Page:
Browse Prior Art Database

Programmable Disk Error Simulator

IP.com Disclosure Number: IPCOM000042585D
Original Publication Date: 1984-May-01
Included in the Prior Art Database: 2005-Feb-04
Document File: 3 page(s) / 59K

Publishing Venue

IBM

Related People

Johnson, DA: AUTHOR

Abstract

Method and apparatus are provided to create simulated errors, especially for disk defect simulation in a computer system. The random and transient nature of disk media defects makes it difficult to test sections of hardware and software designed to detect, report, and handle those defects. In the present method a programmable integral pulse generator is used. The generated pulse is used in a standard technique to simulate disk media errors by interfering with the serial data link between a disk unit's read/write (R/W) electronics and a disk controller's serialization/deserialization (serdes) hardware. A typical arrangement is shown in Fig. 1 which includes disk controller 10, disk unit 50 and error simulator 100.

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Programmable Disk Error Simulator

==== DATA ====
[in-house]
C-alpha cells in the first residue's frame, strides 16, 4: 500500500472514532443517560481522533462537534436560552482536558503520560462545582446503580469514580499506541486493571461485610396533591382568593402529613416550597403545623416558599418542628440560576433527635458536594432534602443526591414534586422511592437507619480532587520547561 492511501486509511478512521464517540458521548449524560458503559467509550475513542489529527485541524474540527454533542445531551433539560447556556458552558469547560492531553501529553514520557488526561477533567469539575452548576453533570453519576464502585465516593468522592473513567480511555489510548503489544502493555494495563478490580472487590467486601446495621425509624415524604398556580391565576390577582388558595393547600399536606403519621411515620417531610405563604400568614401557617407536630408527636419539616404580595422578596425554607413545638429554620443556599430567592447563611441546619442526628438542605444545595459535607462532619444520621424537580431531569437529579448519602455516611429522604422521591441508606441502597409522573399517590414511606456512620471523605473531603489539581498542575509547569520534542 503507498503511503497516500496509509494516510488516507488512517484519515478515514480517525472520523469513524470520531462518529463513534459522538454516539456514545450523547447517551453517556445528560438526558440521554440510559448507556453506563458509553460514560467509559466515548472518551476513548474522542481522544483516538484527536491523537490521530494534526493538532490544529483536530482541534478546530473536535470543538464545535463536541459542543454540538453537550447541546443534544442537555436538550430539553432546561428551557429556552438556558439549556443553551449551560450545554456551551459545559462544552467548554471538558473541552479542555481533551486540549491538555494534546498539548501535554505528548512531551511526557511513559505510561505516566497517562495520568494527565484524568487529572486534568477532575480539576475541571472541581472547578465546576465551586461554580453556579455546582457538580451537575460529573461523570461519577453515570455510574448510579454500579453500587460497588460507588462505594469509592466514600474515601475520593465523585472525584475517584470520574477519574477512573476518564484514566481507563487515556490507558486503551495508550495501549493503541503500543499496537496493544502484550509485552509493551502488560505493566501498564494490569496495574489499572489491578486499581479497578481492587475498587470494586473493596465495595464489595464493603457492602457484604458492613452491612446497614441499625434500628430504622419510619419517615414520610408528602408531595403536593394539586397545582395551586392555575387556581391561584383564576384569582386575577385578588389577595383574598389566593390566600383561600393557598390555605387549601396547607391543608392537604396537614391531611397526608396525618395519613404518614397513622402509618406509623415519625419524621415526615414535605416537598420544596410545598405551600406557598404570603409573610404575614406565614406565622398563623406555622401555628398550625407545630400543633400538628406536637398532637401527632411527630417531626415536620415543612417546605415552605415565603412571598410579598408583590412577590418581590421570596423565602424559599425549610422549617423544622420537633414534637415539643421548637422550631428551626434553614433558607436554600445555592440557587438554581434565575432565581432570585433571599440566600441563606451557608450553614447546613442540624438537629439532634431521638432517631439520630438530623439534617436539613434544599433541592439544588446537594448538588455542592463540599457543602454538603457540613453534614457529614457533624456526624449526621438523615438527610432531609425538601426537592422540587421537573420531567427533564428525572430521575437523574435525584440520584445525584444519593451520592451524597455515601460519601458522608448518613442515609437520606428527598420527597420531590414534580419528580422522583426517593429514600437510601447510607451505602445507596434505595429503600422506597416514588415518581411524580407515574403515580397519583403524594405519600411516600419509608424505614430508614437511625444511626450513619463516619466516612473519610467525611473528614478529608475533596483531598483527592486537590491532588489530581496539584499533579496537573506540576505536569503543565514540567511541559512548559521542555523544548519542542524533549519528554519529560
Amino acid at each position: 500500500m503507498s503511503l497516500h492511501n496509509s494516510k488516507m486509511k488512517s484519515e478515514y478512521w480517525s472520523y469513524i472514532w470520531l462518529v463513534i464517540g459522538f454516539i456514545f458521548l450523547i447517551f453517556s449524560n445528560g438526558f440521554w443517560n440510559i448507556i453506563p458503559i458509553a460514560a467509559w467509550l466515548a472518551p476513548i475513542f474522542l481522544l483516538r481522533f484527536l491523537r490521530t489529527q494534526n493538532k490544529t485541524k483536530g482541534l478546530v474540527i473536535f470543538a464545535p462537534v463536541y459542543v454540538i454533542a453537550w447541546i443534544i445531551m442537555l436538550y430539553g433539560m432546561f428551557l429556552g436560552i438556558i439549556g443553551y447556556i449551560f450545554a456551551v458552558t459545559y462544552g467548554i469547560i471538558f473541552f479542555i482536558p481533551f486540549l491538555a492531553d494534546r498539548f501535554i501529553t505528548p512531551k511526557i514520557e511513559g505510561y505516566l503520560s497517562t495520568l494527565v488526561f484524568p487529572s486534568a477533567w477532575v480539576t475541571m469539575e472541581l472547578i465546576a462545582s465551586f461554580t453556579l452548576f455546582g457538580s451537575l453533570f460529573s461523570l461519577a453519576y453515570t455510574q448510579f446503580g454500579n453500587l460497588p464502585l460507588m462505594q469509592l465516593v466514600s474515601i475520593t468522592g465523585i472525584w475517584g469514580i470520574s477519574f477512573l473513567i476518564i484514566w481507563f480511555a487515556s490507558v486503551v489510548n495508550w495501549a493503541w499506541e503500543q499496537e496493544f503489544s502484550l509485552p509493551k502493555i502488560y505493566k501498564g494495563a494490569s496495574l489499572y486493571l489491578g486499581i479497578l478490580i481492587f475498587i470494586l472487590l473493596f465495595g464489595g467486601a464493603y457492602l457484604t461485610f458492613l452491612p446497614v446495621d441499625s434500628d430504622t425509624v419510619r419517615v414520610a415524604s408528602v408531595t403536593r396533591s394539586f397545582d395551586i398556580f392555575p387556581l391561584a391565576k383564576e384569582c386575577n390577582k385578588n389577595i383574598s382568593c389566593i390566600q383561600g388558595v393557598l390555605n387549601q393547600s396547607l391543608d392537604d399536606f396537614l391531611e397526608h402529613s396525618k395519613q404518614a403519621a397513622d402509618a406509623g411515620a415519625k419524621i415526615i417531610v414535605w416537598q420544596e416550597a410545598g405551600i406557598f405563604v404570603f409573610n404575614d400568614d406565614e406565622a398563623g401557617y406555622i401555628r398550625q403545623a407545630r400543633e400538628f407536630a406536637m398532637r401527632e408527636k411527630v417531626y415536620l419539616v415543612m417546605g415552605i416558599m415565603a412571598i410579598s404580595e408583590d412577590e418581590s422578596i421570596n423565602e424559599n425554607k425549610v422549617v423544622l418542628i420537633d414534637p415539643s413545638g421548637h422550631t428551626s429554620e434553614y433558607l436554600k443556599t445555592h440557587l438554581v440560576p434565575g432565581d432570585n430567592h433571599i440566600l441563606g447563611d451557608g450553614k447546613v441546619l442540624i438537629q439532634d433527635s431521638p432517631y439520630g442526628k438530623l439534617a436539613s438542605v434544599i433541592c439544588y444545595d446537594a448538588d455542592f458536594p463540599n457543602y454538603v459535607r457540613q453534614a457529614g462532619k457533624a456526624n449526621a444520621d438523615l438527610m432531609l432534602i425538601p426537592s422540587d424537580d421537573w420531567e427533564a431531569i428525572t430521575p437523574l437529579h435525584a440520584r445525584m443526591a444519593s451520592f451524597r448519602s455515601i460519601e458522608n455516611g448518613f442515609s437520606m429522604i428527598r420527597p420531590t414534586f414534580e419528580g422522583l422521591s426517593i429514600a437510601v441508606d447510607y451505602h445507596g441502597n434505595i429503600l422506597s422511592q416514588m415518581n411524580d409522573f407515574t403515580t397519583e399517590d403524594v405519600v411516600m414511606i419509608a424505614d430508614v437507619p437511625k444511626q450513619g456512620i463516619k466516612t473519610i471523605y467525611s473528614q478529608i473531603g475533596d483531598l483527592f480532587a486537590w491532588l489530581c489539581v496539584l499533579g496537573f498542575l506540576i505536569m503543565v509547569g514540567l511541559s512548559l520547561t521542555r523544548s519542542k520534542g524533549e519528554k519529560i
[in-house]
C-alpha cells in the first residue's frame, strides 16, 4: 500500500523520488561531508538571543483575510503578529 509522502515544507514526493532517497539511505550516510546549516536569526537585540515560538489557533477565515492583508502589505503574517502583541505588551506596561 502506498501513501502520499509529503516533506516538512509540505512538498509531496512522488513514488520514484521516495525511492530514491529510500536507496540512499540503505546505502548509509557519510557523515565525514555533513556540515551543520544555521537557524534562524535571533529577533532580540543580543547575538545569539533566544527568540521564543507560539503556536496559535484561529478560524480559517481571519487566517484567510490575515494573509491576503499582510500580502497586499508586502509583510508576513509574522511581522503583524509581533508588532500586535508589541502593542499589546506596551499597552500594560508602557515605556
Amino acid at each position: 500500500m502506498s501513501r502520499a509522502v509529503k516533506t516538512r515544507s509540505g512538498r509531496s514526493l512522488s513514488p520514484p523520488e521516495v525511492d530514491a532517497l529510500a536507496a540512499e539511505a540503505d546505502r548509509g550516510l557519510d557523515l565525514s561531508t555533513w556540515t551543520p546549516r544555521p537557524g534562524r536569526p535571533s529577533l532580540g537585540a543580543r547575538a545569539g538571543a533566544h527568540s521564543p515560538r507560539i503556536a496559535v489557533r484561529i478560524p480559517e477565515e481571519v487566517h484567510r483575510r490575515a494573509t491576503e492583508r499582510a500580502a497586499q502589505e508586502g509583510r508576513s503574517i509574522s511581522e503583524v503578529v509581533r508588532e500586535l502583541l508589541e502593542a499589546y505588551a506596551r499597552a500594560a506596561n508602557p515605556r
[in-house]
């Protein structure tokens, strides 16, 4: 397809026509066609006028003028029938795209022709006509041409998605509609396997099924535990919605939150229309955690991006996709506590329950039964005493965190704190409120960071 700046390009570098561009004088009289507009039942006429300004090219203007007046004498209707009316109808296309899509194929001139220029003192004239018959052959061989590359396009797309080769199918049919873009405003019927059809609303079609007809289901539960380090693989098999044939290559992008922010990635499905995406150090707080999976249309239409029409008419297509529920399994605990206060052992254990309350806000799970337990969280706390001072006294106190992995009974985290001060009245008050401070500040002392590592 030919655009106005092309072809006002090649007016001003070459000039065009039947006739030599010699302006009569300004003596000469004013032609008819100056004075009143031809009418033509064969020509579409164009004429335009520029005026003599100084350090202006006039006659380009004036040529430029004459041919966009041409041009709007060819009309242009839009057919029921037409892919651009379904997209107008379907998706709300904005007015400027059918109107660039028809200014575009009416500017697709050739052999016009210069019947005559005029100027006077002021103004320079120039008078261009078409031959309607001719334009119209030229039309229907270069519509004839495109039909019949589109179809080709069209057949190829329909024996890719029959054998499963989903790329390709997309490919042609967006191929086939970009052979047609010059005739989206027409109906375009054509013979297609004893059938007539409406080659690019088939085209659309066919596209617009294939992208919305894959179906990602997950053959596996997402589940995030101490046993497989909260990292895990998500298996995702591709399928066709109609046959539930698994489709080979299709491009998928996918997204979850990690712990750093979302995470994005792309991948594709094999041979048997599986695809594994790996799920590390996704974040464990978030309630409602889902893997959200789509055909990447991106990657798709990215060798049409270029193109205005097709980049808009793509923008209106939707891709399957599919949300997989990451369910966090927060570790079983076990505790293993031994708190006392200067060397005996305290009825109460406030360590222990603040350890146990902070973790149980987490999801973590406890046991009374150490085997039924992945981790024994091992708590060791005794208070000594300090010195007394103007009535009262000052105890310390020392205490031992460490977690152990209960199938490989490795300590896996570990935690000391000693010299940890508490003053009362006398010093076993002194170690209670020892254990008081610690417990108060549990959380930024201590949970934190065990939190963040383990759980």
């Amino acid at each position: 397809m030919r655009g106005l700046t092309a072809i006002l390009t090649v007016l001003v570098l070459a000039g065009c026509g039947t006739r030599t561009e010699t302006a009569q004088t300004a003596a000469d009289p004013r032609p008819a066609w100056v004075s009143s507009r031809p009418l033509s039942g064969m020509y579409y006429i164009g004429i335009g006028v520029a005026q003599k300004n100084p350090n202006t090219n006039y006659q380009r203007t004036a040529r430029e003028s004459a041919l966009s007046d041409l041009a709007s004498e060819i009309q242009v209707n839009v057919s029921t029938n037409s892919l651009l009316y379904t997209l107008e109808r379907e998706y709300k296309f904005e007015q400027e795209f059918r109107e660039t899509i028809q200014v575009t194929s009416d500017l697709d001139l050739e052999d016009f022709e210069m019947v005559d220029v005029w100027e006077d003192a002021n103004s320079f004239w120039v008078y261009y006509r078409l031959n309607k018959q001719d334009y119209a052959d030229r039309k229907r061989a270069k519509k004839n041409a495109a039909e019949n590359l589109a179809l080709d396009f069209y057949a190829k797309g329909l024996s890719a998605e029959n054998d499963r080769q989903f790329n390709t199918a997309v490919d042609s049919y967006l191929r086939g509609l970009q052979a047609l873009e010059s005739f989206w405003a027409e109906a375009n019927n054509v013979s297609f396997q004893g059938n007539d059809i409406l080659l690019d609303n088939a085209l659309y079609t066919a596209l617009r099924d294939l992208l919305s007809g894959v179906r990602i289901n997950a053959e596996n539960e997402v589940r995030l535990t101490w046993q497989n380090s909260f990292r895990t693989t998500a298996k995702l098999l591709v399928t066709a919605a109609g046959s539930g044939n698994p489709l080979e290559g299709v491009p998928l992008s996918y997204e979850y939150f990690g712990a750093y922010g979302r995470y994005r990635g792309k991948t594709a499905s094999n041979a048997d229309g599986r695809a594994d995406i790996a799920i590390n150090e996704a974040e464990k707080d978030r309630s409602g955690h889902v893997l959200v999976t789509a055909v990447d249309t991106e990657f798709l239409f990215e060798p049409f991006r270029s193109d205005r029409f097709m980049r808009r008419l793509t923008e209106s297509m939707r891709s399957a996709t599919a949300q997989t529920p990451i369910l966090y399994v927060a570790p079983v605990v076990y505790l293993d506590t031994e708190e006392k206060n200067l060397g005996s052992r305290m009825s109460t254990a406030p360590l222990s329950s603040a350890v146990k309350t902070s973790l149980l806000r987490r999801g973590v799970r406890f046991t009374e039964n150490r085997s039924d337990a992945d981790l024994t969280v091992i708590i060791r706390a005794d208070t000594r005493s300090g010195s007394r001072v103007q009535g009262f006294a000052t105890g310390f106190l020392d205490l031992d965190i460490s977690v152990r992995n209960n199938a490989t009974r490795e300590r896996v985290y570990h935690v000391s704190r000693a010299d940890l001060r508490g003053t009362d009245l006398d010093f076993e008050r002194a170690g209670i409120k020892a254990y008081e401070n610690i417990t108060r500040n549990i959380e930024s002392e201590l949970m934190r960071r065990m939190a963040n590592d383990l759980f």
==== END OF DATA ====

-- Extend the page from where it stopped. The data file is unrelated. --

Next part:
Method and apparatus are provided to create simulated errors, especially for disk defect simulation in a computer system. The random and transient nature of disk media defects makes it difficult to test sections of hardware and software designed to detect, report, and handle those defects. In the present method a programmable integral pulse generator is used. The generated pulse is used in a standard technique to simulate disk media errors by interfering with the serial data link between a disk unit's read/write (R/W) electronics and a disk controller's serialization/deserialization (serdes) hardware. A typical arrangement is shown in Fig. 1 which includes disk controller 10, disk unit 50 and error simulator 100. The generated error pulse is redriven by a logic driver appropriate for the device interface, where one state of the driver is a high impedance state (hi-Z). The driver in this hi-Z state does not interfere with normal signal operation. In the active state, the error pulse causes the serial data to be changed, thus simulating many potential disk errors (Fig. 2). The errors can be created in the serial data link in many different ways. For present purposes the actual method (circuit) of interfering with the serial data link is not relevant. In order for the interference technique to be valid, the generated pulse must be accurately aligned with the serial R/W data. The error pulse serves to gate the error driver to interfere with the serial data. The error simulator allows accurate control of the following error parameters. 1. Sector in which the error occurs (sector-in-error). 2. Error location within a sector. 3. Error pulse width. 4. Number of consecutive errors (retry). These parameters are sufficient to control the location of the sector-in- error, the error type, and the degree of permanence of the disk error. The error simulator 100 (Fig. 3) includes a data interface 115, and error parameters are loaded via this interface into parameter registry schematically shown as registers A-H inclusive in Fig. 4. Parameter data (Fig. 5) are loaded from a parameter register 122 into a functional control register 130 when the Start Sequence bit in the control register is set. The function control registers control error simulator functions, and the definitions of bits 0-3 are shown in Fig. 6. The error simulator common card 170 (Fig. 3) is shown in detail in Fig. 7. A programmable trigger 175 defines a point in time called a "Sector Data Event" (SDE). An SDE pulse on line 176 is the combination of a sector time on the disk and the presence of a specified disk controller data operation (command). The SDE pulse is used to count from the start of a disk controller data operation to the sector in error. An SDE pulse is also used to count ERP (error recovery procedures) retry operations. An example of an SDE state for a read data command is the "ID Compare" state. In order to define an SDE, appropriat...